Pointsettas grow into trees! I had no idea. Maybe I'll plant one when I have a real place. Silvia says they flower for most of the year, not just in the winter.
And spider plants? They're called mala madre, "bad mother," here, because the plant throws her hijos out. :)
Silvia suggested I go check out el mercado Abastos today. Jill and Ann (the older woman from Palo Alto who's also going to the same school) agreed with Silvia that I should go on a Saturday. I found it out on the map, but it seemed a bit inaccurate. The gray rectangle marked as the mercado took up three or four square blocks' worth of space. But Ann said no, it was bigger than the map said. Impossible, I thought. Hyperbole.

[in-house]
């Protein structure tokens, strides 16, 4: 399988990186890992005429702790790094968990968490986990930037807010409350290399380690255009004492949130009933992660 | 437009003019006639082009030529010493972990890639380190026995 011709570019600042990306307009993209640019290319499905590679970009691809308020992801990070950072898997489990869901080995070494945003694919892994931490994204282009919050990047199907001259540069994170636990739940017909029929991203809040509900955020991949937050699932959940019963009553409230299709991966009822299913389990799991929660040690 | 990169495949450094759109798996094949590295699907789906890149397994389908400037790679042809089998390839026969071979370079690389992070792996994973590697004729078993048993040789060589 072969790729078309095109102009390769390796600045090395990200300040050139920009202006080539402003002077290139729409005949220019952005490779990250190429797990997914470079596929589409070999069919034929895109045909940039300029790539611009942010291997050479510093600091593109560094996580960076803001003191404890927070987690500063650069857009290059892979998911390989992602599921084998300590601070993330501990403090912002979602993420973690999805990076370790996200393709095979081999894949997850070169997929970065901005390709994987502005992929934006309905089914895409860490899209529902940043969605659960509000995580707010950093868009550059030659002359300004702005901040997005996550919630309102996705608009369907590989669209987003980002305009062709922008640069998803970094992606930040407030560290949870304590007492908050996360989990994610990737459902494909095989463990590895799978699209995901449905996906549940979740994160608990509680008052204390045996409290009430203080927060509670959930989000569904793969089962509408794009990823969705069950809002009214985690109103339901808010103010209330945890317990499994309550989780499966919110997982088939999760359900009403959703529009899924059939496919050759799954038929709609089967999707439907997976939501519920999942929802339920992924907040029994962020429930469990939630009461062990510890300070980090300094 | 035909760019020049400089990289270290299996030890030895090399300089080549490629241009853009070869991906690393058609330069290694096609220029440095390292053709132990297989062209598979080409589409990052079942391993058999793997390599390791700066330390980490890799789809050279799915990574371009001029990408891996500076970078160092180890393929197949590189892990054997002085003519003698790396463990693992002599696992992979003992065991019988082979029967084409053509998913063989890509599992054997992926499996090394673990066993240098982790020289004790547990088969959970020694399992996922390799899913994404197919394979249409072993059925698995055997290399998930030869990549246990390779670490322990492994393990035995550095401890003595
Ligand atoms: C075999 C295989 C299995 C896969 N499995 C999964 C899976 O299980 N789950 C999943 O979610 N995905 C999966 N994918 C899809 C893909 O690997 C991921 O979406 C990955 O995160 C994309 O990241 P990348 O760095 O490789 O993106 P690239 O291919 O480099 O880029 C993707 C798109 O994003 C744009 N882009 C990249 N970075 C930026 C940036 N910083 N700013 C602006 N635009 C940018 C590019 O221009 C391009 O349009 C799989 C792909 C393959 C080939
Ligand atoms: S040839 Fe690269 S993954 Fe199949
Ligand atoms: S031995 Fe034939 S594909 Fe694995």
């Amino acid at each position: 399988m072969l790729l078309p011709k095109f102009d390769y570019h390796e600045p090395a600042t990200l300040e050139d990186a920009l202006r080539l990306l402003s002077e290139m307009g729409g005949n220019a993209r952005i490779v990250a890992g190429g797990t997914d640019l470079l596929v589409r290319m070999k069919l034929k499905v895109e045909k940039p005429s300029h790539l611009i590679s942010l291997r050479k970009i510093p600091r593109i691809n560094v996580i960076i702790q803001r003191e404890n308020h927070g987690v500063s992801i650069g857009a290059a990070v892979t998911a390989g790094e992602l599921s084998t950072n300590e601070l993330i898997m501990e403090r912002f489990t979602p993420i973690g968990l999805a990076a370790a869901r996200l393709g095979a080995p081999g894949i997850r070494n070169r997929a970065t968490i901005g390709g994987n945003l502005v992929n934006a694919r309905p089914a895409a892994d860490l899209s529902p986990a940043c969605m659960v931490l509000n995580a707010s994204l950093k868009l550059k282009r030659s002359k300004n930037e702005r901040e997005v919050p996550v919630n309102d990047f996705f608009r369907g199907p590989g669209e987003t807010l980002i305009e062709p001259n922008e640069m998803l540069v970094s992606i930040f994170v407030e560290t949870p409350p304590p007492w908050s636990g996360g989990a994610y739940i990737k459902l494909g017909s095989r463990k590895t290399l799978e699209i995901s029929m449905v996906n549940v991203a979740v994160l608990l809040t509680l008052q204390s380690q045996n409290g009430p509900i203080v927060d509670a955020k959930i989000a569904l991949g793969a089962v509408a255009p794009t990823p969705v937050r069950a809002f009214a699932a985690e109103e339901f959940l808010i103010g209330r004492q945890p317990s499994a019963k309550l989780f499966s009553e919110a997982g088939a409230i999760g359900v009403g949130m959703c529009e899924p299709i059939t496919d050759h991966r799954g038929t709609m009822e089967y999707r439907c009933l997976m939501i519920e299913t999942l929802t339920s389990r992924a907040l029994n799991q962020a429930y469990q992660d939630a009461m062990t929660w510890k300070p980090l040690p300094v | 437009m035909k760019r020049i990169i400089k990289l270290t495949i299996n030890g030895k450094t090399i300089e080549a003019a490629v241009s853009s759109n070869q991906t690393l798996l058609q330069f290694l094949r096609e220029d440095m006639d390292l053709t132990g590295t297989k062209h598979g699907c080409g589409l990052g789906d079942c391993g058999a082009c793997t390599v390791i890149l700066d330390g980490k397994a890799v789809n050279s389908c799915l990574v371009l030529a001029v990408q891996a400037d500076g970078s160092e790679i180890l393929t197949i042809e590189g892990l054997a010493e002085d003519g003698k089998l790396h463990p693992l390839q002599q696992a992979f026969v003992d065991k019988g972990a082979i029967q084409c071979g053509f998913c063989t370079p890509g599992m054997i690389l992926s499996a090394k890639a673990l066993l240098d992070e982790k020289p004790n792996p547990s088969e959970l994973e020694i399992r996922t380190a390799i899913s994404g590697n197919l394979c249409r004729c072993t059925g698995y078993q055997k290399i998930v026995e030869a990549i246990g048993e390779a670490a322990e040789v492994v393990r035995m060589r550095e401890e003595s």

So off I went to the mercado. Along the way I stopped at a clothing store that had prom-style dresses for US$50 and $60, but the ones I liked didn't fit right. (Mom, how much did you pay for the Squirt's cheap dresses?) And then I got to the mercado.
Oh. My. God. When Ann said that another computer science kid she knew had commented, "I'd never understood the idea of infinity until now," well, damn. I thought — foolish, foolish me — that I'd go up and down each little "street" like at a convention or like how I did at el mercado 20 de noviembre. Heh. Heh.
So here I am, walking down the first row. Tons of little stalls all along it. When I get to the first intersection, I see the vastness that is el mercado Abastos. No, actually I don't: I see as far as I can of el mercado Abastos. I can't see any exit out into the street, not even back the way I came in. Thankfully it's shaded, so the hot day isn't as horrible as it could be.